A society dedicated to the memory of a Welsh princess, daughter of Llewelyn the Last, wants the name of a north Wales mountain changed in her honour.
Carnedd Uchaf is the peak slightly to the right above Penrhyn Castle
The Princess Gwenllian Society would like to see Carnedd Uchaf in the Ogwen Valley renamed Carnedd Gwenllian.
The National Trust, which owns part of the peak, said changing the name might affect the safety of walkers and cause practical problems in updating maps.
Walkers in the area also disagreed with altering the centuries-old name.
Princess Gwenllian was born in 1282 in Abergwyngregyn, near Bangor.
Her mother died in childbirth and just six months later Gwenllian was orphaned when her father Prince Llywelyn ap Gruffudd was killed in battle with Edward I at Cilmeri near Builth Wells.
To stop her becoming a threat, Edward I had Gwenllian snatched and she was taken to a convent in Lincolnshire.
She was kept prisoner as a nun for the rest of her life and buried at Sempringham Abbey after her death, aged 54, in 1337.
The Gwenllian Society now want a proper memorial for her in Wales.
Mallt Anderson, secretary of the society, said there was a long tradition of naming mountains in Wales after the Welsh royal family.
"In the Carneddau there is Carnedd Llewelyn, named after her (Princess Gwenllian's) father, and Yr Elen named after her mother Elinor and lower down there is Dafydd, her uncle," said Ms Anderson.
"I see nothing wrong in the idea, it would be a way to raise awareness of Welsh history - we should remember this family because they are part of that history and we should respect this history," she added.
But walker Margaret Fernleigh from Talybont near Bangor said she was against the name change.
"I feel strongly about changing these old names - I hate it when they do it to houses in the area too," she said.
"In my opinion these names have a connection with the area they're in, and the way people used to live in those areas. Carnedd Uchaf has been used for generations, and I see no point in changing that."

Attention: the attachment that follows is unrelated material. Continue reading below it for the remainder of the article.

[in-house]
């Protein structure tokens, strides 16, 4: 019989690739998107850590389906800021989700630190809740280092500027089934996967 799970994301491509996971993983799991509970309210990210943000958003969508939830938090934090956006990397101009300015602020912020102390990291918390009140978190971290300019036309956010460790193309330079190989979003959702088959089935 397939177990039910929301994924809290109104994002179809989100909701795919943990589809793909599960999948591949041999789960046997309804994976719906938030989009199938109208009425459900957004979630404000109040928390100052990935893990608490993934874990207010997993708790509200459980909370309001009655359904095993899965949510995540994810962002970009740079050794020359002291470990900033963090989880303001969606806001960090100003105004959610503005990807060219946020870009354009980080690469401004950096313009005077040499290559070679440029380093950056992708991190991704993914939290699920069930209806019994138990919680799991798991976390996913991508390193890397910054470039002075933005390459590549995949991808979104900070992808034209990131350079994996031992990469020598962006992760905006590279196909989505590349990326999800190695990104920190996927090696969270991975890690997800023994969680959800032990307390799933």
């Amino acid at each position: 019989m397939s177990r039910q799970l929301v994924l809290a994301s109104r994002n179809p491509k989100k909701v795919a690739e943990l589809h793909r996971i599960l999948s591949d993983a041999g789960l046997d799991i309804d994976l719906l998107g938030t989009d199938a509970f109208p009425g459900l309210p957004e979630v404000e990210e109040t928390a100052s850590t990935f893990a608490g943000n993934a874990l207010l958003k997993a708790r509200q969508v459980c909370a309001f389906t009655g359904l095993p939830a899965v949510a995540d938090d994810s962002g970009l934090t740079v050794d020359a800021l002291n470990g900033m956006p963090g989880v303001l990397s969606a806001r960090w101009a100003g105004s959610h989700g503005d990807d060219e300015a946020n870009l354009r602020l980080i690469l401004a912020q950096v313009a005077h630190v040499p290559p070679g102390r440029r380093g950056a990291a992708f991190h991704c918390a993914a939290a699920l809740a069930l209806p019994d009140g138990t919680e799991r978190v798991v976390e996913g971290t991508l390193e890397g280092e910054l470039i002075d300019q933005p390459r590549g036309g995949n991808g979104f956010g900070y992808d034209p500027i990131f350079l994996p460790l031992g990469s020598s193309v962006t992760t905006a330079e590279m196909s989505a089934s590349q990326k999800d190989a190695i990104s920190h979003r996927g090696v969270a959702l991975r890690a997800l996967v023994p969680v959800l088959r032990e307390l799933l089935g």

The National Trust is also uncertain about the proposed renaming.
A trust spokesman said: "There would be many implications to consider if it was proposed to rename a known landmark such as a mountain.
"Not only would it involve endless updating of maps and documents, it also has an impact on the safety of walkers trying to navigate - and it could cause complications when reporting an accident."
A spokesman for Ordnance Survey (OS) said there was no official body for naming topographical features, although it generally needed the agreement of the landowner - in this instance the National Trust but it would also involve Snowdonia National Park.
"Although local authorities have responsibility for street naming they do not have responsibility for naming physical features in the landscape.
"However in this case we would expect the Snowdonia National Park Authority to give its agreement, having ensured a general consensus for such a name change".
The spokesman added that OS had recently reinstated a number of the original names of mountain features and place-names onto their maps.
"We have also worked with local authorities and the Welsh Language Board in establishing standardised Welsh place-names which will appear on our mapping data in due course," he said.